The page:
Vocal Interaction Between Children With Down Syndrome and Their Parents Purpose The purpose of this study was to describe differences in parent input and child vocal behaviors of children with Down syndrome (DS) compared with typically developing (TD) children. The goals were to describe the language learning environments at distinctly different ages in early childhood. Method Nine children ... Research Article
Research Article  |   August 01, 2014
Vocal Interaction Between Children With Down Syndrome and Their Parents
 
Author Affiliations & Notes
  • Kathy S. Thiemann-Bourque
    University of Kansas, Lawrence
  • Steven F. Warren
    University of Kansas, Lawrence
  • Nancy Brady
    University of Kansas, Lawrence
  • Jill Gilkerson
    LENA Research Foundation, Boulder, CO
  • Jeffrey A. Richards
    LENA Research Foundation, Boulder, CO
  • Disclosure: The authors have declared that no competing interests existed at the time of publication.
    Disclosure: The authors have declared that no competing interests existed at the time of publication.×
  • Correspondence to Kathy S. Thiemann-Bourque: thiemann@ku.edu
  • Editor: Carol Scheffner Hammer
    Editor: Carol Scheffner Hammer×
  • Associate Editor: Cynthia Cress
    Associate Editor: Cynthia Cress×
Article Information
Development / Special Populations / Genetic & Congenital Disorders / Normal Language Processing / Speech, Voice & Prosody / Research Articles
Research Article   |   August 01, 2014
Vocal Interaction Between Children With Down Syndrome and Their Parents
American Journal of Speech-Language Pathology, August 2014, Vol. 23, 474-485. doi:10.1044/2014_AJSLP-12-0010
History: Received February 3, 2012 , Revised November 29, 2012 , Accepted March 2, 2014
 
American Journal of Speech-Language Pathology, August 2014, Vol. 23, 474-485. doi:10.1044/2014_AJSLP-12-0010
History: Received February 3, 2012; Revised November 29, 2012; Accepted March 2, 2014
Web of Science® Times Cited: 7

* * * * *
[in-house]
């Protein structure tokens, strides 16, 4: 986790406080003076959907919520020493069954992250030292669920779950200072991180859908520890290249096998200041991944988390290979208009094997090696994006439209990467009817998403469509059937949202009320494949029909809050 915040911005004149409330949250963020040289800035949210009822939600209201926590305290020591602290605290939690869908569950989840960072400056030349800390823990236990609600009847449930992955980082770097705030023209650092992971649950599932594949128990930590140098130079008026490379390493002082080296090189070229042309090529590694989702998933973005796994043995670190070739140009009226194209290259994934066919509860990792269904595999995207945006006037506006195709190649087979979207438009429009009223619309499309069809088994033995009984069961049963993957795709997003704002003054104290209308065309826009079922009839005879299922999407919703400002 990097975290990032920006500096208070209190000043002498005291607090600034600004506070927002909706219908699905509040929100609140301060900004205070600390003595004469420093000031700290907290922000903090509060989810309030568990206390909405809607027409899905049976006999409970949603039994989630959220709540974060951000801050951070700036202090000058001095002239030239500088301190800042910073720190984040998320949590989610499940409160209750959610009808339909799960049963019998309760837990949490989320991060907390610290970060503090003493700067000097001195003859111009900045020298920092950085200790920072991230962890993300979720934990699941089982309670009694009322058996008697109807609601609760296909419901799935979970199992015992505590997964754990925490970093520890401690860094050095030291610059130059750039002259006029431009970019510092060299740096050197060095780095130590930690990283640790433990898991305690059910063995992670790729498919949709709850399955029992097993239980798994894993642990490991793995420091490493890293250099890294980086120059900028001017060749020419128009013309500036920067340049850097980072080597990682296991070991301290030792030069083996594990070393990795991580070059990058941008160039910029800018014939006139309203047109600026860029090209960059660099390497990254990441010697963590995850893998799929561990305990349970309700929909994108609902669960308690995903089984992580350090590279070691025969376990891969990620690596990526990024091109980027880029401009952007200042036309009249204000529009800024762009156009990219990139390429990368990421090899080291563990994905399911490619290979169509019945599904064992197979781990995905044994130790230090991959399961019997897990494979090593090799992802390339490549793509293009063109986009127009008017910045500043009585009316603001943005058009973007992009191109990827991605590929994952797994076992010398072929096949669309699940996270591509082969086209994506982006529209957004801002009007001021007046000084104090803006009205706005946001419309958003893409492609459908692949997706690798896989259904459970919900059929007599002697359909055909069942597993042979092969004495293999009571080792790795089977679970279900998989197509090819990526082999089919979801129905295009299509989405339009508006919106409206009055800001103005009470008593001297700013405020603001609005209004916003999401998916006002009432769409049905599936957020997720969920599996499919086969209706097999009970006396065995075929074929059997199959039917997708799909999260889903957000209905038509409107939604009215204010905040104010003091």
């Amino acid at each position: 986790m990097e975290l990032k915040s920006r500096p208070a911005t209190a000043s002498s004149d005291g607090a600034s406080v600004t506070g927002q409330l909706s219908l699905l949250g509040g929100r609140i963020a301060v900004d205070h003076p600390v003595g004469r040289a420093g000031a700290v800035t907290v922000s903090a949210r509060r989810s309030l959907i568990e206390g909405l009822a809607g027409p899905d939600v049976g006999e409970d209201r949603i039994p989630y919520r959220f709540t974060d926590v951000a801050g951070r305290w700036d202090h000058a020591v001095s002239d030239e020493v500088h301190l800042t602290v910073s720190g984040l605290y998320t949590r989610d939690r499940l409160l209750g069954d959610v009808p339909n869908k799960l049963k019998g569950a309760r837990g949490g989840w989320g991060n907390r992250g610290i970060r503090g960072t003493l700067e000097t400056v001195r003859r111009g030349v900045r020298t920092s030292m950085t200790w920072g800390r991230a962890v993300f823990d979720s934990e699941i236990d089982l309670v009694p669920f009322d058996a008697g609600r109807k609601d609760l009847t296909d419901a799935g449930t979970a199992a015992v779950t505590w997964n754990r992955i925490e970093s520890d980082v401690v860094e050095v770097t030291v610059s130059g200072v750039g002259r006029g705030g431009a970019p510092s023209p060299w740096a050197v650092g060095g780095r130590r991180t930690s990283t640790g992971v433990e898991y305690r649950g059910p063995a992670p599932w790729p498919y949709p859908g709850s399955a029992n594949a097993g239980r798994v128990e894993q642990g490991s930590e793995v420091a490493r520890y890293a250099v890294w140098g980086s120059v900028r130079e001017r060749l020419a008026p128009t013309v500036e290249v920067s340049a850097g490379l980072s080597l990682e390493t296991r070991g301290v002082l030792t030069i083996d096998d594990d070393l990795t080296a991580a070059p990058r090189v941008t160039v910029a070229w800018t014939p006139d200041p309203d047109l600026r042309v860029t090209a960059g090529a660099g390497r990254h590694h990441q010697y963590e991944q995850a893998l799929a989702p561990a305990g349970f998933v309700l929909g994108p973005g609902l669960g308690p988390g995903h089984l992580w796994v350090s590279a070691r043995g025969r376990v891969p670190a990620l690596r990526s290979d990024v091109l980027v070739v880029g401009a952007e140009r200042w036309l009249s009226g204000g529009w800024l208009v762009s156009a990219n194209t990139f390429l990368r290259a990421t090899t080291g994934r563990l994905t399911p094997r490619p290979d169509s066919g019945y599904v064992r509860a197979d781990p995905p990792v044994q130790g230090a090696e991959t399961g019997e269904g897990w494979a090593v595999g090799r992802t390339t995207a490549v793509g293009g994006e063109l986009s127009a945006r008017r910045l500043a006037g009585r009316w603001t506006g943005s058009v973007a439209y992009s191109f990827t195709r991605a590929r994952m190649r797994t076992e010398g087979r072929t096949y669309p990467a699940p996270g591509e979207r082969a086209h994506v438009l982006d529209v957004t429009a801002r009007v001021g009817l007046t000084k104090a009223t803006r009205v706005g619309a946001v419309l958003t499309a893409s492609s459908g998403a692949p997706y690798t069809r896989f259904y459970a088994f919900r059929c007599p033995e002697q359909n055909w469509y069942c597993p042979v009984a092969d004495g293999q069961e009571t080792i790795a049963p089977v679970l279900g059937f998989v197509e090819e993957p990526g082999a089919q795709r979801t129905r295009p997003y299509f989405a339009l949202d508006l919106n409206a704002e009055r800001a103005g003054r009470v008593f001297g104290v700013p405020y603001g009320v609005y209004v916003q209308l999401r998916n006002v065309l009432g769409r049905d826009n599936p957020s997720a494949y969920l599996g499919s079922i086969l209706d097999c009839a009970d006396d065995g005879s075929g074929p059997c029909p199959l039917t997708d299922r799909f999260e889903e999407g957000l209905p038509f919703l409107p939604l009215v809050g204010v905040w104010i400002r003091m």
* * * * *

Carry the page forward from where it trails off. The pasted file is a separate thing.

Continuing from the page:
Purpose The purpose of this study was to describe differences in parent input and child vocal behaviors of children with Down syndrome (DS) compared with typically developing (TD) children. The goals were to describe the language learning environments at distinctly different ages in early childhood.

Method Nine children with DS and 9 age-matched TD children participated; 4 children in each group were ages 9–11 months, and 5 were between 25 and 54 months. Measures were derived from automated vocal analysis. A digital language processor measured the richness of the child's language environment, including number of adult words, conversational turns, and child vocalizations.

Results Analyses indicated no significant differences in words spoken by parents of younger versus older children with DS and significantly more words spoken by parents of TD children than parents of children with DS. Differences between the DS and TD groups were observed in rates of all vocal behaviors, with no differences noted between the younger versus older children with DS, and the younger TD children did not vocalize significantly more than the younger DS children.

Conclusions Parents of children with DS continue to provide consistent levels of input across the early language learning years; however, child vocal behaviors remain low after the age of 24 months, suggesting the need for additional and alternative intervention approaches.

Acknowledgments
This research was funded in part by supplemental funds from U.S. Department of Education Grant H324D030003-04A. We gratefully acknowledge research assistants Kimberly Monden and Janna Skinner for their diligent efforts on this project and the participating families for their time and support. Jill Gilkerson and Jeff Richards are employees of the LENA Research Foundation. No financial support for this study was provided by the LENA Research Foundation or any of its employees. Steve Warren is a member of the LENA Research Foundation Scientific Advisory Board but receives no compensation.
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